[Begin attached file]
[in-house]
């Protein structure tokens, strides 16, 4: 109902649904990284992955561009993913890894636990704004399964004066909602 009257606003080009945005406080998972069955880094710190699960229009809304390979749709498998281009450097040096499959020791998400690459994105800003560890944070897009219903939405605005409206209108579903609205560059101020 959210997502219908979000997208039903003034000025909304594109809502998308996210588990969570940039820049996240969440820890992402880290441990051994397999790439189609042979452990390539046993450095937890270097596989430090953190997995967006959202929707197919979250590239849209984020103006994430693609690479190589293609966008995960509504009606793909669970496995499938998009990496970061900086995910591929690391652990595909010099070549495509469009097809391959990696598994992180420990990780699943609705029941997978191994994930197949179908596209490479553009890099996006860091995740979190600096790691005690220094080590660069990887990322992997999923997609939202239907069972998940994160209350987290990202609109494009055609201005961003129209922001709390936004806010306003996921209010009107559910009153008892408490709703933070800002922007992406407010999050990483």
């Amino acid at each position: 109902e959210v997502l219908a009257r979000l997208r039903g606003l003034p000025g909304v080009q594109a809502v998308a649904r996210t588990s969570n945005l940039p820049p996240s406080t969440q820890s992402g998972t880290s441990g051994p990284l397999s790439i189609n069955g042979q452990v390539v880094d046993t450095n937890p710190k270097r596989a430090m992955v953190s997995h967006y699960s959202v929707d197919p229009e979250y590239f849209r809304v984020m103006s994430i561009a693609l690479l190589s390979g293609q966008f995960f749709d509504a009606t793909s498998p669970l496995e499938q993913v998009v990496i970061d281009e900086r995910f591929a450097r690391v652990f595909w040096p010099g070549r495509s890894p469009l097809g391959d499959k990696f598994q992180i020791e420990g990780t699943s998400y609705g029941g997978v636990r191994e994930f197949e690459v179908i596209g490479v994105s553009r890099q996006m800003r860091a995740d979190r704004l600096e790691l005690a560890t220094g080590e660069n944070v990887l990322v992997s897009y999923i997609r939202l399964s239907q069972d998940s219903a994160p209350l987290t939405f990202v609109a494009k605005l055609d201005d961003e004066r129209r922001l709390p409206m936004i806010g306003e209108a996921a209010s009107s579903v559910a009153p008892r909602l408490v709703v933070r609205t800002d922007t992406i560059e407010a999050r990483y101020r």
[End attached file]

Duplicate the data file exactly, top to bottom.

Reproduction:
[in-house]
């Protein structure tokens, strides 16, 4: 109902649904990284992955561009993913890894636990704004399964004066909602 009257606003080009945005406080998972069955880094710190699960229009809304390979749709498998281009450097040096499959020791998400690459994105800003560890944070897009219903939405605005409206209108579903609205560059101020 959210997502219908979000997208039903003034000025909304594109809502998308996210588990969570940039820049996240969440820890992402880290441990051994397999790439189609042979452990390539046993450095937890270097596989430090953190997995967006959202929707197919979250590239849209984020103006994430693609690479190589293609966008995960509504009606793909669970496995499938998009990496970061900086995910591929690391652990595909010099070549495509469009097809391959990696598994992180420990990780699943609705029941997978191994994930197949179908596209490479553009890099996006860091995740979190600096790691005690220094080590660069990887990322992997999923997609939202239907069972998940994160209350987290990202609109494009055609201005961003129209922001709390936004806010306003996921209010009107559910009153008892408490709703933070800002922007992406407010999050990483």
């Amino acid at each position: 109902e959210v997502l219908a009257r979000l997208r039903g606003l003034p000025g909304v080009q594109a809502v998308a649904r996210t588990s969570n945005l940039p820049p996240s406080t969440q820890s992402g998972t880290s441990g051994p990284l397999s790439i189609n069955g042979q452990v390539v880094d046993t450095n937890p710190k270097r596989a430090m992955v953190s997995h967006y699960s959202v929707d197919p229009e979250y590239f849209r809304v984020m103006s994430i561009a693609l690479l190589s390979g293609q966008f995960f749709d509504a009606t793909s498998p669970l496995e499938q993913v998009v990496i970061d281009e900086r995910f591929a450097r690391v652990f595909w040096p010099g070549r495509s890894p469009l097809g391959d499959k990696f598994q992180i020791e420990g990780t699943s998400y609705g029941g997978v636990r191994e994930f197949e690459v179908i596209g490479v994105s553009r890099q996006m800003r860091a995740d979190r704004l600096e790691l005690a560890t220094g080590e660069n944070v990887l990322v992997s897009y999923i997609r939202l399964s239907q069972d998940s219903a994160p209350l987290t939405f990202v609109a494009k605005l055609d201005d961003e004066r129209r922001l709390p409206m936004i806010g306003e209108a996921a209010s009107s579903v559910a009153p008892r909602l408490v709703v933070r609205t800002d922007t992406i560059e407010a999050r990483y101020r």